Dana and Aidan's Stories

My name is Gretchen, mother of four beautiful children, two of whom have GT. My husband and I have been determined to be recessive gene carriers. First, I would like to thank Marilyn Buxton, in England, for establishing an Internet support group, and Helen Smith, in GA, for expanding this into an invaluable tool for all of us to learn from and contribute to.






Our stories are similar to many, at six weeks of age, our daughter had many tiny bruise-like marks. The platelet count test was normal, so we were off to our first hematologist, and had the Von Willenbrand Profile. We were diagnosed with "platelet aggregation," not to be correctly diagnosed with GT until age five, upon meeting the wonderful Dr. Mortimer Poncz, a rare individual, extremely knowledgeable and caring, and we feel blessed to have him in our lives.

Our son was diagnosed at birth through testing of his umbilical cord blood. He has had one platelet transfusion, at age one, when he bumped his lip where it connects to the gum, and it did not want to stop bleeding. He blows bubbles in the bath to keep his nose moisturized. Our one piece of advice is the use of pressure and cold, the sooner the better. That combined with the occasional use of neosynefryn, amicar and thrombin combat most of our situations.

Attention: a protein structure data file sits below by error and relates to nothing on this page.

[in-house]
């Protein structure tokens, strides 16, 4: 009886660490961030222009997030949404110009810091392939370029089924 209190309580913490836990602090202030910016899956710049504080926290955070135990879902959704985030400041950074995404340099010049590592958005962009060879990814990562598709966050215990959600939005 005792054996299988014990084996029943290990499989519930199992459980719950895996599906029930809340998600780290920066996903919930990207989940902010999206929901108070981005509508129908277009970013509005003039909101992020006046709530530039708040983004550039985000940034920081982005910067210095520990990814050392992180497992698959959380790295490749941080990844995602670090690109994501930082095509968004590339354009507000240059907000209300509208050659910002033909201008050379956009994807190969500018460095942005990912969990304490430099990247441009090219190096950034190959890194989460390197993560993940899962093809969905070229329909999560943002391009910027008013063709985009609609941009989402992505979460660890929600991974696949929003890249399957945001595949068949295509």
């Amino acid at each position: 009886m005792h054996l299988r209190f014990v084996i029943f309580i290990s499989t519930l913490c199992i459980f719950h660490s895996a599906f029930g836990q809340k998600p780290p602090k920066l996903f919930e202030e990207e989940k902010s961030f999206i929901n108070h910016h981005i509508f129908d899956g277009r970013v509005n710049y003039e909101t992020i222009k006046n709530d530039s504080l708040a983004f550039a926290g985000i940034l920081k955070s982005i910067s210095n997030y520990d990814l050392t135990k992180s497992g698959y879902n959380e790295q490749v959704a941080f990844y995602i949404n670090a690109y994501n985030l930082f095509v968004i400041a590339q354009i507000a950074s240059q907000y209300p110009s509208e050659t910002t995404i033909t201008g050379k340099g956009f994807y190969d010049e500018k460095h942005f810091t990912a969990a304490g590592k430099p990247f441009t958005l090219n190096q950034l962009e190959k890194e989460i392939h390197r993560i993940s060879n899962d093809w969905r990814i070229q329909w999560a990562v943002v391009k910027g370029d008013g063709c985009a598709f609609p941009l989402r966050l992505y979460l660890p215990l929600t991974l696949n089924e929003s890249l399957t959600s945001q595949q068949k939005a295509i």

Our daughter had many bruises, but did not experience problems until the onset of periods. Once again we turned to Dr Poncz, and to our incredibly supportive gynecologist, Dr Toon, who has taken the time and effort to educate herself on GT, and has become a dear friend of ours in the process. The first period landed our daughter in the hospital, and she took the lo-ovral pill continuously, not taking the withdrawal week off. She takes nu-iron three times a day, although I am happy to say we are now reduced to two daily. The pill was not controlling the flow, and after several consultations with gynecologists and reproductive endocrinologists, we tried lupron, which temporarily induces menopause, to provide a fresh start. However, we could not get past the last estrogen withdrawal bleed, and ended with a uterine ablation. Two weeks later, unexpected bleeding led to a uterine artery embolism, typically done for fibroids, so we have no statistics on how well this may work, but we are now hopeful that our concerns are behind us, the hemoglobin is finally back to a 12, and we are back to enjoying the teenage years!

I encourage you all to share your stories on the web site, I have put off writing ours, but have gained so much from reading others, however personal, by sharing, we can further help one another and our knowledge of GT.

Email Gretchen


Home | Research | Medical Definition | Medical Articles | Medical Contacts | Stories | Message Board | Donate
GT Research Foundation | Fundraisers | Links Page | Email Us
Copyright© 2000 - 2009 Glanzmanns.Com and the Glanzmann's Research Foundation - All Rights Reserved
Website ReDesign and Optimization by WebMasters-USA.Com